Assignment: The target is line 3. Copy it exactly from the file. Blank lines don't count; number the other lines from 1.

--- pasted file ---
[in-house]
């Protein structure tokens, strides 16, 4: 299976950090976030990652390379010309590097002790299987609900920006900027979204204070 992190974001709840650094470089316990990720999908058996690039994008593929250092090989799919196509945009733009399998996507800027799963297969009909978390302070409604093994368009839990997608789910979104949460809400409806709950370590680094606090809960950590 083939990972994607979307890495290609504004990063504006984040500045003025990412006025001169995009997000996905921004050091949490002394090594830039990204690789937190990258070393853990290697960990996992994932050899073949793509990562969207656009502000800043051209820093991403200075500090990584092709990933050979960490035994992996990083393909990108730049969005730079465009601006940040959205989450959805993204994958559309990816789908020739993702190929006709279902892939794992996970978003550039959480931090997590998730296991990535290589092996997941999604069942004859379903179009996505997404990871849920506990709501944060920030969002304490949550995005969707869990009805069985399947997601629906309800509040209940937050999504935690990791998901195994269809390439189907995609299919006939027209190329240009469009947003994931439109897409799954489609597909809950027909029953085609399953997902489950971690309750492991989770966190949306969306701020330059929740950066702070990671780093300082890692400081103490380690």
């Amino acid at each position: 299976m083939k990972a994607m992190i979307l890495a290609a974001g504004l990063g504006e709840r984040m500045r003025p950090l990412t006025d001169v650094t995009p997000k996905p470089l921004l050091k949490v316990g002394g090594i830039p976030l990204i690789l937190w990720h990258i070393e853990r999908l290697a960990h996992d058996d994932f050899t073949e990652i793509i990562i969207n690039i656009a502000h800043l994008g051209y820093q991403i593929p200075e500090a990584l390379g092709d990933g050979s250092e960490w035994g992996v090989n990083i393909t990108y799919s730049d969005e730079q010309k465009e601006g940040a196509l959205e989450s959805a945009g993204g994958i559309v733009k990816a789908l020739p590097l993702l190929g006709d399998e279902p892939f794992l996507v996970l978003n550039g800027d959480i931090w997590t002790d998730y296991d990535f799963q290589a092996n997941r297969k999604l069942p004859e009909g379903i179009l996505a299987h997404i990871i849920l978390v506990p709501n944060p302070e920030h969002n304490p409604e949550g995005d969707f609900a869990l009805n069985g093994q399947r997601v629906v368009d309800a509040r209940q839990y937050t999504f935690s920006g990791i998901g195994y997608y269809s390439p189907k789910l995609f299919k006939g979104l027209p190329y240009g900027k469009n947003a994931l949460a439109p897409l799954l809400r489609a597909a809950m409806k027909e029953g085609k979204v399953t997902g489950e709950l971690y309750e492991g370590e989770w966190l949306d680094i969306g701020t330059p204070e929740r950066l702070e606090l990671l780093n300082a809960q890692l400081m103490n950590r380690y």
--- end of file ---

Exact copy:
């Amino acid at each position: 299976m083939k990972a994607m992190i979307l890495a290609a974001g504004l990063g504006e709840r984040m500045r003025p950090l990412t006025d001169v650094t995009p997000k996905p470089l921004l050091k949490v316990g002394g090594i830039p976030l990204i690789l937190w990720h990258i070393e853990r999908l290697a960990h996992d058996d994932f050899t073949e990652i793509i990562i969207n690039i656009a502000h800043l994008g051209y820093q991403i593929p200075e500090a990584l390379g092709d990933g050979s250092e960490w035994g992996v090989n990083i393909t990108y799919s730049d969005e730079q010309k465009e601006g940040a196509l959205e989450s959805a945009g993204g994958i559309v733009k990816a789908l020739p590097l993702l190929g006709d399998e279902p892939f794992l996507v996970l978003n550039g800027d959480i931090w997590t002790d998730y296991d990535f799963q290589a092996n997941r297969k999604l069942p004859e009909g379903i179009l996505a299987h997404i990871i849920l978390v506990p709501n944060p302070e920030h969002n304490p409604e949550g995005d969707f609900a869990l009805n069985g093994q399947r997601v629906v368009d309800a509040r209940q839990y937050t999504f935690s920006g990791i998901g195994y997608y269809s390439p189907k789910l995609f299919k006939g979104l027209p190329y240009g900027k469009n947003a994931l949460a439109p897409l799954l809400r489609a597909a809950m409806k027909e029953g085609k979204v399953t997902g489950e709950l971690y309750e492991g370590e989770w966190l949306d680094i969306g701020t330059p204070e929740r950066l702070e606090l990671l780093n300082a809960q890692l400081m103490n950590r380690y």